Whether a tree falls in the forest… or your wooden compost bin falls apart: To Nature, it’s the same thing.

The body of a tree, cut up or intact, is a valuable source of carbon and other nutrients, and a whole crew of decomposers large and microscopically small are ready to transform this bounty into food and habitat.

Of course, we would rather preserve a precious resource – actually I’m not even sure if it’s okay to call forests a “resource”. So what wood treatment options does an organic gardener have for protecting wooden structures?

There is good reason to avoid conventionally treated wood. Chemical wood treatments contain a wide array of pesticides to kill any fungus or insect that might like to dine on that 2×4. In the past, products were made with arsenic; today we usually encounter copper, zinc, chrome, and boron at toxic levels.

Or else, I’m sure you’re familiar with the characteristic tar-like smell of creosote. Many of these wood treatment products create problems as they leach into soil and water, poisoning the soil food web and the plants we grow. Even skin contact is harmful, and we are advised not to compost or burn this toxic wood.

Fortunately a number of alternatives exist. First off, we can save ourselves a whole lot of trouble by avoiding direct contact of wood and soil. Posts set in metal brackets secured in a concrete foundation, will outlive their buried counterparts by many years. Charring (lightly burning) the outer surface also works well for a while, especially if combined with a coat of linseed oil.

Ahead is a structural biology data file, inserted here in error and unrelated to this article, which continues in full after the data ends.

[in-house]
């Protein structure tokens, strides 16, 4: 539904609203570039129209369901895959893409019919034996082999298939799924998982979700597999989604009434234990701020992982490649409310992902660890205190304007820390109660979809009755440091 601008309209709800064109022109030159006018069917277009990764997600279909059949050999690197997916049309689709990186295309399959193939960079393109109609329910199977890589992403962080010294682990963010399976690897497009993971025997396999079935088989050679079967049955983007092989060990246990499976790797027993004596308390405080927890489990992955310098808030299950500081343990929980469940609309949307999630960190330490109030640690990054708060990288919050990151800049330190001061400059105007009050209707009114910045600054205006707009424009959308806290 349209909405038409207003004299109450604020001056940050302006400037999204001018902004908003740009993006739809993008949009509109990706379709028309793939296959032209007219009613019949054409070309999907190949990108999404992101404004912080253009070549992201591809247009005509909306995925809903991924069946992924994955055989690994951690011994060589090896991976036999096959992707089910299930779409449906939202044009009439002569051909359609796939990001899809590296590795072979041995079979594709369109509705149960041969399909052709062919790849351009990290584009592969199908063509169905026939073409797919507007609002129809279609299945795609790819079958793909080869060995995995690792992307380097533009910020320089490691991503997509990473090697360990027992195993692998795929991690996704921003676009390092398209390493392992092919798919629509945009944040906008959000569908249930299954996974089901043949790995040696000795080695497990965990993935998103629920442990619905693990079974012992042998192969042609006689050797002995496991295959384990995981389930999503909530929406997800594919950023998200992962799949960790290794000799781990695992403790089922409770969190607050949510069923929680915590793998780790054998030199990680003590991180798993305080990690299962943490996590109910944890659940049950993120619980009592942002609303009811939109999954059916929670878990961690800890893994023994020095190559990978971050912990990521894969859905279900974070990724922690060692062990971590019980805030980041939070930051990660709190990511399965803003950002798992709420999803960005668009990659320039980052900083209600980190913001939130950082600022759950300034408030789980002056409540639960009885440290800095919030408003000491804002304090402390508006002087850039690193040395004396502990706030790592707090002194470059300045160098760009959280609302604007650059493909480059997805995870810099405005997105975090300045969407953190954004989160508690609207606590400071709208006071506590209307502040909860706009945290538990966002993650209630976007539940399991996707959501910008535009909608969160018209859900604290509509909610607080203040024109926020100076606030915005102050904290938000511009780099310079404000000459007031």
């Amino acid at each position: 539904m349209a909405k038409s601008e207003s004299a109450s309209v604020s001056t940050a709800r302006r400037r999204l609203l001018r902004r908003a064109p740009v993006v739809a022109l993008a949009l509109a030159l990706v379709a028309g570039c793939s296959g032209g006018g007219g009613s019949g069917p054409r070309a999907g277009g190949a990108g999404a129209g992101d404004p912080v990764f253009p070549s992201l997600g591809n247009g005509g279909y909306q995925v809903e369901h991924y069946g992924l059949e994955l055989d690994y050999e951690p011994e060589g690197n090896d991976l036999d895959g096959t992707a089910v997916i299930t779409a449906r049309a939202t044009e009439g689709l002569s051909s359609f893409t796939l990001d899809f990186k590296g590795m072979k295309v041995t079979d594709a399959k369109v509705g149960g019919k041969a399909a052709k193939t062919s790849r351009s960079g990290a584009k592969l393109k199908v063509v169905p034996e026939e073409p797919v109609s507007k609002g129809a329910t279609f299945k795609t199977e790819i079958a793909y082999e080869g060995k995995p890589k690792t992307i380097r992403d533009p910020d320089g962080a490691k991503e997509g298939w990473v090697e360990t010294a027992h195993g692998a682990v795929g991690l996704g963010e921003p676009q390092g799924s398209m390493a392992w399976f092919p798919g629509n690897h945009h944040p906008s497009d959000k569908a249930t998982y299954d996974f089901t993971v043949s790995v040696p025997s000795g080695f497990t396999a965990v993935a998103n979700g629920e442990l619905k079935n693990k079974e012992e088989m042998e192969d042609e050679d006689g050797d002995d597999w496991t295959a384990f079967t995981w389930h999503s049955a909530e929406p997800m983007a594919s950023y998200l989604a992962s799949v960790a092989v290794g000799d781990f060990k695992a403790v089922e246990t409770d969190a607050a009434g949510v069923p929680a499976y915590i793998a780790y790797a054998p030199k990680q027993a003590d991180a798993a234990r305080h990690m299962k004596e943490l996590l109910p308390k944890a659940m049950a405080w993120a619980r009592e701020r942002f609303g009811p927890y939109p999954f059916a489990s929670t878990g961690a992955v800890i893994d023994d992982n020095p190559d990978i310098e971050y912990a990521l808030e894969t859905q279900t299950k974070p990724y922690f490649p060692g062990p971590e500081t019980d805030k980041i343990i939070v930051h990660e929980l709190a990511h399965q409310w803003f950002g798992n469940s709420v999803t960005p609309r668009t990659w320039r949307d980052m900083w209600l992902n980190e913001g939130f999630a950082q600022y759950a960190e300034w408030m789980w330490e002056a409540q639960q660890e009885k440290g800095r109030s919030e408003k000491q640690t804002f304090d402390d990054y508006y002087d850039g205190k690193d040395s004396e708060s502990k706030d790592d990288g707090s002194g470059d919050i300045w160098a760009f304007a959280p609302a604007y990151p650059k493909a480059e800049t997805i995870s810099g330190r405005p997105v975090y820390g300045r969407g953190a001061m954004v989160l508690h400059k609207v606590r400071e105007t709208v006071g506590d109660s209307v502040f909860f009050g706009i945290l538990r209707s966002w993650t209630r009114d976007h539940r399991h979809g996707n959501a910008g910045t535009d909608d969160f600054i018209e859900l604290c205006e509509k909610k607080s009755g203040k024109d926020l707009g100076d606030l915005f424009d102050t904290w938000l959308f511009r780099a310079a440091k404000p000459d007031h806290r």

Theoretically we could choose tree species that have a high natural resistance to rotting in the first place. In practice however, few of us have ready access to black locust or honey locust trees, Eastern or Western red cedars, or princess trees (Paulownia). And I am definitely not going to suggest cutting down the last of the majestic redwoods!

It comes down to finding environmentally sound wood treatment products. They exist, and while they are not always cheap, they offer long lasting benefits.

One of them is called “Wood Bliss” and I have decided to offer it through the Pantry. What convinced me to try it was the “Eco-Test” seal on the bottle. This is a rigorous and prestigious consumer safety test in Germany and anything that passes with “very good” results is certainly plenty good for organic gardens.

Produced “with sustainable mineral and plant resources”, Wood-Bliss is effective against insects and fungus attacks on all indoor and outdoor wooden structures. This makes it particularly suitable for use on raised planter beds, compost bins, trellises and arbours, fences, decks, cold frames and greenhouses, dog houses, chicken coops and bee hives. It will also act as fire protection, and will even lock existing toxins into wood previously treated with harmful chemicals, preventing further leaching and off-gassing.

Wood-Bliss concentrate is diluted 1:3 with water (one part product to three parts water). It can be applied by painting, rolling on, dipping, flooding, or pressure treatment. To obtain good protection, two coats are recommended which will provide 200ml of diluted product to one square meter of wood surface. This translates into about 20 square meters (215 square feet) coverage for one litre of concentrate.

Stir well before dilution. Clean wood of any dirt, old paint, or water repellent substances before treating the wood. Allow to dry completely before use or between applications. Protect glass or metal parts from contact with Wood-Bliss. In high moisture situations, extra wood protection such as an oil coating may be necessary.

By the way, where did I learn about all of this wood preservation stuff? Why, of course through the fabulous education programs offered by Gaia College!

Have a great season and drop me a line with feedback if you feel like.